Participants completed a widely used measure of general social trust (generally speaking, would you say most people can be trusted or that you can't be too careful in dealing with people?)55 and a separate measure of prosociality (to what extent do you think it’s important to do things for the benefit of others and society even if they have some costs to you personally?). Trust in experts and trust in the government were each measured as the combined average of reported trust in three targets (experts: scientists, medical doctors and nurses and scientific knowledge (Cronbach’s αs: 0.77–0.86); government: politicians, current government and civil servants (Cronbach’s αs: 0.73–0.90); and all from cannot be trusted at all to can be trusted a lot). We also asked participants to report their trust in several actors with specific regard to the COVID-19 pandemic. Participants reported the extent to which they trust politicians in their country to ‘deal effectively with the pandemic’ and how much they separately trusted the country’s national scientific and medical advisors, independent experts not connected with the government and the WHO to ‘know the best measures to take in the face of the pandemic’ (all from not at all to very much). Personal and government efficacy were captured by items asking participants the extent to which they felt that, respectively, their own actions and the actions of their country ‘to limit the spread of coronavirus can make a difference’ (not at all to very much). Perceived likelihood of infection was measured as an index of three related items (example: I will probably get sick with the coronavirus/COVID-19; Cronbach’s αs: 0.71–0.89). Participants also reported their level of worry about the virus (from not at all worried to very worried). In a subset of UK samples, we also asked participants about their general attitude towards vaccination, using two items from Lewandowsky et al’s42 scale (example: I believe that vaccines are a safe and reliable way to help avert the spread of preventable diseases (Pearson's rs: 0.83–0.87).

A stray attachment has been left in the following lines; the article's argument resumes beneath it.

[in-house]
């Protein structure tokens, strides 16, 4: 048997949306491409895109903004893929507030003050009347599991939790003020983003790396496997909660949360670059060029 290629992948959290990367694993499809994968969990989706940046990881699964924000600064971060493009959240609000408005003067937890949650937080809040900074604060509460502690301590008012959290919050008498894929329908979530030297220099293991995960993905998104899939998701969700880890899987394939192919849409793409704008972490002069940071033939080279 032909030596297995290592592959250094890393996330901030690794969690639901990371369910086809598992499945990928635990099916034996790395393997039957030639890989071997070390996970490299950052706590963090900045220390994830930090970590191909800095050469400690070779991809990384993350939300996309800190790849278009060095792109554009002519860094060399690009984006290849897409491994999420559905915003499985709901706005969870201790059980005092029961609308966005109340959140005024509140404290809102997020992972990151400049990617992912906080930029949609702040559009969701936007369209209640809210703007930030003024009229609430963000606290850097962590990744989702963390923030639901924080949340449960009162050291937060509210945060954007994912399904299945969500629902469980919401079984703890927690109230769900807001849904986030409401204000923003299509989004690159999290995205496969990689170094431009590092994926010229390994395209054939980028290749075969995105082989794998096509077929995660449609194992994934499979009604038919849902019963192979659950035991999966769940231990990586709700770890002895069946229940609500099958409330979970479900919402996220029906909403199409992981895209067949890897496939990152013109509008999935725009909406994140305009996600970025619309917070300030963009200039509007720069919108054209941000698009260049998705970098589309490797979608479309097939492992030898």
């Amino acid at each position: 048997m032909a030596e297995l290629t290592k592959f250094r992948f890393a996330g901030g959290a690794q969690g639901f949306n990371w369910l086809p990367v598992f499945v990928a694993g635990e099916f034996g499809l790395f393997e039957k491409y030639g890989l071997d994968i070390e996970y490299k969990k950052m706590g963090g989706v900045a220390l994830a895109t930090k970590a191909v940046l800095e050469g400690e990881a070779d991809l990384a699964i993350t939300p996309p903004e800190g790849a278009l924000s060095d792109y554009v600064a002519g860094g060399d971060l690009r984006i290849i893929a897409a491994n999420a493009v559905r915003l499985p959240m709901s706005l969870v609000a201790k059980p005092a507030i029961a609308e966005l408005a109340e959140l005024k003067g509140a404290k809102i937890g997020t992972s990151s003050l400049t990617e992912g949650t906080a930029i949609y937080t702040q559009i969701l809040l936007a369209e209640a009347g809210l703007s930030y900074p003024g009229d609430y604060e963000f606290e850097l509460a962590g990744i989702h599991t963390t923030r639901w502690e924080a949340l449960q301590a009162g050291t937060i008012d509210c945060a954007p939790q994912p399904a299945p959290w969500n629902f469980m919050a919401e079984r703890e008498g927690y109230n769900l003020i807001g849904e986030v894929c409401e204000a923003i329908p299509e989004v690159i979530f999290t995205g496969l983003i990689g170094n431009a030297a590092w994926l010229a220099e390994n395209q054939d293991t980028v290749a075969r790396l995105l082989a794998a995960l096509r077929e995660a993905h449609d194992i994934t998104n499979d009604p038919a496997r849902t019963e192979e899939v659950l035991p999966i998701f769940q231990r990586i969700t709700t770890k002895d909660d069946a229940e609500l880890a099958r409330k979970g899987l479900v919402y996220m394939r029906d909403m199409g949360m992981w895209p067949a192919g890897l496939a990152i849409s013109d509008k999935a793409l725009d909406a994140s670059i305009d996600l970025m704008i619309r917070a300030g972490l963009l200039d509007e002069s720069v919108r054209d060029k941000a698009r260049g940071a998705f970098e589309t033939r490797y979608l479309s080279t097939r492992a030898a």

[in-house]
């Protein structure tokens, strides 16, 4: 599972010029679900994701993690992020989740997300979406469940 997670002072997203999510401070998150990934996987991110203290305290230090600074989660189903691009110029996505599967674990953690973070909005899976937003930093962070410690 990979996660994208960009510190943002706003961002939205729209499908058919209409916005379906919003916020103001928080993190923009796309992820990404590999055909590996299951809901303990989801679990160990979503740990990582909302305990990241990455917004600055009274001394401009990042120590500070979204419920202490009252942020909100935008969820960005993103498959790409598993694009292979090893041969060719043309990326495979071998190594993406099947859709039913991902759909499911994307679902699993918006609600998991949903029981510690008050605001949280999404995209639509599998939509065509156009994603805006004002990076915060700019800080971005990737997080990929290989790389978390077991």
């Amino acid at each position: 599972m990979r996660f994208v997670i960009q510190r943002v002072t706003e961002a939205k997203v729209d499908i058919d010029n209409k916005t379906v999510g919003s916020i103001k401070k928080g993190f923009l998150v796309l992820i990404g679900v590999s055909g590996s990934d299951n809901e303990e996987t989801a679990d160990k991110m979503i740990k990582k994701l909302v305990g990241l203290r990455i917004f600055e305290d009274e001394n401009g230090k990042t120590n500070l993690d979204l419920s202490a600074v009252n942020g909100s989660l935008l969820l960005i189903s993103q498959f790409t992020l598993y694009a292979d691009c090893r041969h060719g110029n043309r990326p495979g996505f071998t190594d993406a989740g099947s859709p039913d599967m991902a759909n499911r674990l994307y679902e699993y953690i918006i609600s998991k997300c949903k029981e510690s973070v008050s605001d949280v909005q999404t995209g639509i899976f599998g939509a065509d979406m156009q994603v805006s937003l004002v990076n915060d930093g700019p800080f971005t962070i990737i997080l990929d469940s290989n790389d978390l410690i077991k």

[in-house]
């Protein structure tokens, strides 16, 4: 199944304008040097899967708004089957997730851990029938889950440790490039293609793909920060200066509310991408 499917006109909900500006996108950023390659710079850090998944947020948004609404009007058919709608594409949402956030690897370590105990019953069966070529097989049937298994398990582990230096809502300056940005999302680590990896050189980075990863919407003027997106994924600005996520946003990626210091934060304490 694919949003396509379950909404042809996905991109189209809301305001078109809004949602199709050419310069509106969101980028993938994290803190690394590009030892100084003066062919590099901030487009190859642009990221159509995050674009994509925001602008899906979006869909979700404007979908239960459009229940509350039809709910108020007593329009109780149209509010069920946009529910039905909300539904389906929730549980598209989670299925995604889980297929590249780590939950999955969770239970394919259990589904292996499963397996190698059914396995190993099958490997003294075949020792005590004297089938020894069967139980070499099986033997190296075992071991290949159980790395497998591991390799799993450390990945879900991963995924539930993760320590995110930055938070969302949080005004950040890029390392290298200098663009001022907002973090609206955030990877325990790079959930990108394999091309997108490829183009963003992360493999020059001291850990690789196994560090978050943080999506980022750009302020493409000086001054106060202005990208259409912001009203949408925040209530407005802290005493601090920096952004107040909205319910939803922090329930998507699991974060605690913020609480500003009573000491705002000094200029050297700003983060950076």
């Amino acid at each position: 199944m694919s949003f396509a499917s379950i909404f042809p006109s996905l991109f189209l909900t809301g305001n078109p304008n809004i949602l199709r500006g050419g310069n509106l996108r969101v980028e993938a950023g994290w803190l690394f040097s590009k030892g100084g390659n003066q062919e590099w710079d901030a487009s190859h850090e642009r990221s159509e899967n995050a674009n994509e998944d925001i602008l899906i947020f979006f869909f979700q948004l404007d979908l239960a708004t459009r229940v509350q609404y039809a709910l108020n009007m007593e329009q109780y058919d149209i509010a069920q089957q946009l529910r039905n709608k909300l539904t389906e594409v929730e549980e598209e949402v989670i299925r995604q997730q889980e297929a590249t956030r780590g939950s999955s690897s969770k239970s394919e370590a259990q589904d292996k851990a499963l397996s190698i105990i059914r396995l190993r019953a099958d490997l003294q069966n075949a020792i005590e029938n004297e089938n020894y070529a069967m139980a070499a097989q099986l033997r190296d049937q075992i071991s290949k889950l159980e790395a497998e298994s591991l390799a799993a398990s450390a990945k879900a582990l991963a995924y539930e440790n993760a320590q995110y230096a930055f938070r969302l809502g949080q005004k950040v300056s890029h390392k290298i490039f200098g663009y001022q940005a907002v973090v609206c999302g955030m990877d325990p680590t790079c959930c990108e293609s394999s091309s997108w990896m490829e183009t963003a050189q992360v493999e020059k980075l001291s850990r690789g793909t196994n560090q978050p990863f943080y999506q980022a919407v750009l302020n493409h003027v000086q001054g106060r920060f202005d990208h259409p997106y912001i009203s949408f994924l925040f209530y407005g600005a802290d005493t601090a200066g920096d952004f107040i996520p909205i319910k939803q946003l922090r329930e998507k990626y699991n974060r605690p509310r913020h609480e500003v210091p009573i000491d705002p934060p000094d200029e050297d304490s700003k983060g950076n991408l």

Participants’ vaccine acceptance was measured with the following question: ‘If a vaccine were to be available for the coronavirus/COVID-19 now, would you get vaccinated yourself?’ (yes/no). Participants were also asked, ‘If a vaccine were to be available for the coronavirus/COVID-19 now: Would you recommend vulnerable friends/family to get vaccinated?’ (yes/no). Full-item wording for all measures can be found in online supplemental table S1.